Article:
What is a Smart City?

What is a Smart City?

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What is a Smart City

A smart city is an urban area that uses different types of electronic data collection sensors to supply information which is used to manage assets and resources efficiently.[1] This includes data collected from citizens, devices, and assets that is processed and analyzed to monitor and manage traffic and transportation systems, power plants, water supply networks, waste management, law enforcement, information systems, schools, libraries, hospitals, and other community services.[2][3][page needed] The smart city concept integrates information and communication technology (ICT), and various physical devices connected to the network (the Internet of things or IoT) to optimize the efficiency of city operations and services and connect to citizens.[4][5] Smart city technology allows city officials to interact directly with both community and city infrastructure and to monitor what is happening in the city and how the city is evolving.

Information and communication technology (ICT) is used to enhance quality, performance and interactivity of urban services, to reduce costs and resource consumption and to increase contact between citizens and government.[6] Smart city applications are developed to manage urban flows and allow for real-time responses.[7] A smart city may therefore be more prepared to respond to challenges than one with a simple “transactional” relationship with its citizens.[8] Yet, the term itself remains unclear to its specifics and therefore, open to many interpretations.[9]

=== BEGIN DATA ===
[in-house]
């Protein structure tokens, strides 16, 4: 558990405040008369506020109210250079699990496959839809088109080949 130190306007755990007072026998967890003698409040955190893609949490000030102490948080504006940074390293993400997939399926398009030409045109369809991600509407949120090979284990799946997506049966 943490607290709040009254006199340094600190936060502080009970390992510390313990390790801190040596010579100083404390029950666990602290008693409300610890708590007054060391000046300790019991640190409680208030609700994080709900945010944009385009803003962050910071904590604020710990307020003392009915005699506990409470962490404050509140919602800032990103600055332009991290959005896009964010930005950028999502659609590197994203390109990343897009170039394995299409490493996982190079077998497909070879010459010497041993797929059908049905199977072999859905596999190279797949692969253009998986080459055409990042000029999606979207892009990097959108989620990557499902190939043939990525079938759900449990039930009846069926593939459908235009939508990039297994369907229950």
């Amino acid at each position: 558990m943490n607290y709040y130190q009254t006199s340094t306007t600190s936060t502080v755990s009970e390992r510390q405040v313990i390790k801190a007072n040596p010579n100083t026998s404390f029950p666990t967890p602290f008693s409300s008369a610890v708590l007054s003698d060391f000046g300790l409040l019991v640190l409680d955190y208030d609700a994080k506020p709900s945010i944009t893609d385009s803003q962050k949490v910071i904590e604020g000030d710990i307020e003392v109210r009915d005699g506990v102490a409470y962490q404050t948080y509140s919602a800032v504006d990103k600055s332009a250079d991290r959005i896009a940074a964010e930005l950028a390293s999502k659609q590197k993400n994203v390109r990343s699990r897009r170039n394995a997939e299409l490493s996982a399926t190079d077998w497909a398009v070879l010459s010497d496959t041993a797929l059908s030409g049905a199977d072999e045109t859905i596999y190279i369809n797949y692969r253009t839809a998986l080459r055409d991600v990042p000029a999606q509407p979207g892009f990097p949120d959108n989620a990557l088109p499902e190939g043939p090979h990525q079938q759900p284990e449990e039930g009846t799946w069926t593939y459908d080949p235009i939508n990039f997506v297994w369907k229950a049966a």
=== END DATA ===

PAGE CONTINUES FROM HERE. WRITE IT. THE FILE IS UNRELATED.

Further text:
Other terms that have been used for similar concepts include cyberville, digital city, electronic communities, flexicity, information city, intelligent city, knowledge-based city, MESH city, telecity, teletopia, Ubiquitous city, wired city.

Major technological, economic and environmental changes have generated interest in smart cities, including climate change, economic restructuring, the move to online retail and entertainment, ageing populations, urban population growth and pressures on public finances.[10] .

For the City of New York, a “smart city” is an equitable city.

Under the leadership of the City’s Chief Technology Officer, the Mayor’s Office of Technology and Innovation (MOTI) spearheads the City of New York’s “Smart City, Equitable City” strategy for technology and innovation.

As part of this effort, MOTI works to better the lives of all New Yorkers and communities across the five boroughs by:

  • Establishing principles and strategic frameworks to guide connected device and Internet of Things (IoT) implementation
  • Serving as the coordinating entity for new technology and IoT deployments across all City agencies
  • Collaborating with academia and the private sector on innovative pilot projects
  • Partnering with municipal governments and organizations around the world to share best practices and leverage the impact of technological advancements

Drivers for Action

As the world becomes more digital and technology-dependent, the opportunity gap between technology haves and have-nots carries increased urgency.  Narrowing this digital divide and ensuring all New Yorkers can participate fully is central to the City’s strategy for technology and innovation. Digital technologies enhance well-being, reduce costs and resource consumption, and enable government to engage more effectively and actively with its citizens.

  • Real-time information enables a more responsive government
  • Better data generates cost savings and increased impact
  • Enhanced analytics allow for increased equity in the delivery of services
  • Sensors and digital tools allow for the more efficient use of City infrastructure and resources

Stay tuned for the next blog in this series that addresses BIAS Corporation and Smart City Technologies!

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